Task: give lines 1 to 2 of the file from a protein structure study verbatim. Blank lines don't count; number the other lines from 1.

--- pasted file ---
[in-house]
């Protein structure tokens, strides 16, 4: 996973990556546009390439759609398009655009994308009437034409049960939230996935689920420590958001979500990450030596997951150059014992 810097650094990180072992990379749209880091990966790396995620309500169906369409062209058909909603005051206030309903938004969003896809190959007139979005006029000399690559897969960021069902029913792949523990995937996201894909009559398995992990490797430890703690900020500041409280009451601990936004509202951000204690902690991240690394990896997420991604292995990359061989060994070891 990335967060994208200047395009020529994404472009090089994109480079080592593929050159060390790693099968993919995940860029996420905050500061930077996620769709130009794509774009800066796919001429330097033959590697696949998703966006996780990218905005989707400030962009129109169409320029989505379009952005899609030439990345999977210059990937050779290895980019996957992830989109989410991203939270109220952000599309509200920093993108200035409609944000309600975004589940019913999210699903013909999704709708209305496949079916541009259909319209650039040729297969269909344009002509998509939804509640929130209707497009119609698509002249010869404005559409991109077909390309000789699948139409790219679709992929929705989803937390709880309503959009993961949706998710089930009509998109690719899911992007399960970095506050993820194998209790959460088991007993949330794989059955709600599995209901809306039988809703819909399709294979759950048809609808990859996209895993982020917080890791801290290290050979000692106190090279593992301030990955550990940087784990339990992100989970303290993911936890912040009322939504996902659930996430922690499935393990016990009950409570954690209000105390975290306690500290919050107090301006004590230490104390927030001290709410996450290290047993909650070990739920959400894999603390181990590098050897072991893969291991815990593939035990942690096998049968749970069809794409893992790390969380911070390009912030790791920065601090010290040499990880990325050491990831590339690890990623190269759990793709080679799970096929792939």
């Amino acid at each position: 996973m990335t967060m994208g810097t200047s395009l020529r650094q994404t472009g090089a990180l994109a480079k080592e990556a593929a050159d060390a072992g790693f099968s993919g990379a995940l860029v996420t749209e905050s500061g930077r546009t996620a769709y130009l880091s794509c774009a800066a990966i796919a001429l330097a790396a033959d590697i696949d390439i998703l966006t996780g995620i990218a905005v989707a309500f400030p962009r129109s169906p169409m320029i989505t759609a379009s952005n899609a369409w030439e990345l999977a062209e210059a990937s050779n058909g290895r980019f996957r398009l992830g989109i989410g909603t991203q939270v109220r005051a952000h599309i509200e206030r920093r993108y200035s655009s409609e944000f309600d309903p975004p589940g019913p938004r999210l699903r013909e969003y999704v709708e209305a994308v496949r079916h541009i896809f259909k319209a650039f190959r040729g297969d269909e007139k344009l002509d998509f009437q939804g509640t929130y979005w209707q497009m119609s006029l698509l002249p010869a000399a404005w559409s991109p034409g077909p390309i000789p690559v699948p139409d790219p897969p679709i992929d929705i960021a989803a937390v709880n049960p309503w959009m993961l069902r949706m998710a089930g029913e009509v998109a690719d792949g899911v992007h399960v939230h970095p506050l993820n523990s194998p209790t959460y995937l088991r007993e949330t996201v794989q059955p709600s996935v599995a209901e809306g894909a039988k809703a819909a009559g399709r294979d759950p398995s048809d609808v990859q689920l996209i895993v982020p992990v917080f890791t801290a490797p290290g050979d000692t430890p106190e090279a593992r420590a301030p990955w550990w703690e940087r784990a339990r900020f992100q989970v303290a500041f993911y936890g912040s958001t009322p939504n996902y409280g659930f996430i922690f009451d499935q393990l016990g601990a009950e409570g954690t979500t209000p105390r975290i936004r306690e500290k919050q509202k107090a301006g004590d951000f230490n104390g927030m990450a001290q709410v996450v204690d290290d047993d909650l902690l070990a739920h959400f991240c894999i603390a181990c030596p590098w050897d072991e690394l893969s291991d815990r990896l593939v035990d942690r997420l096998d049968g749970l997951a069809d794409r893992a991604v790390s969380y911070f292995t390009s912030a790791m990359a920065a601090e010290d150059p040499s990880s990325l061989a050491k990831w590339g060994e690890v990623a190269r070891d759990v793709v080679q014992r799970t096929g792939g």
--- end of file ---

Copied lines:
[in-house]
């Protein structure tokens, strides 16, 4: 996973990556546009390439759609398009655009994308009437034409049960939230996935689920420590958001979500990450030596997951150059014992 810097650094990180072992990379749209880091990966790396995620309500169906369409062209058909909603005051206030309903938004969003896809190959007139979005006029000399690559897969960021069902029913792949523990995937996201894909009559398995992990490797430890703690900020500041409280009451601990936004509202951000204690902690991240690394990896997420991604292995990359061989060994070891 990335967060994208200047395009020529994404472009090089994109480079080592593929050159060390790693099968993919995940860029996420905050500061930077996620769709130009794509774009800066796919001429330097033959590697696949998703966006996780990218905005989707400030962009129109169409320029989505379009952005899609030439990345999977210059990937050779290895980019996957992830989109989410991203939270109220952000599309509200920093993108200035409609944000309600975004589940019913999210699903013909999704709708209305496949079916541009259909319209650039040729297969269909344009002509998509939804509640929130209707497009119609698509002249010869404005559409991109077909390309000789699948139409790219679709992929929705989803937390709880309503959009993961949706998710089930009509998109690719899911992007399960970095506050993820194998209790959460088991007993949330794989059955709600599995209901809306039988809703819909399709294979759950048809609808990859996209895993982020917080890791801290290290050979000692106190090279593992301030990955550990940087784990339990992100989970303290993911936890912040009322939504996902659930996430922690499935393990016990009950409570954690209000105390975290306690500290919050107090301006004590230490104390927030001290709410996450290290047993909650070990739920959400894999603390181990590098050897072991893969291991815990593939035990942690096998049968749970069809794409893992790390969380911070390009912030790791920065601090010290040499990880990325050491990831590339690890990623190269759990793709080679799970096929792939």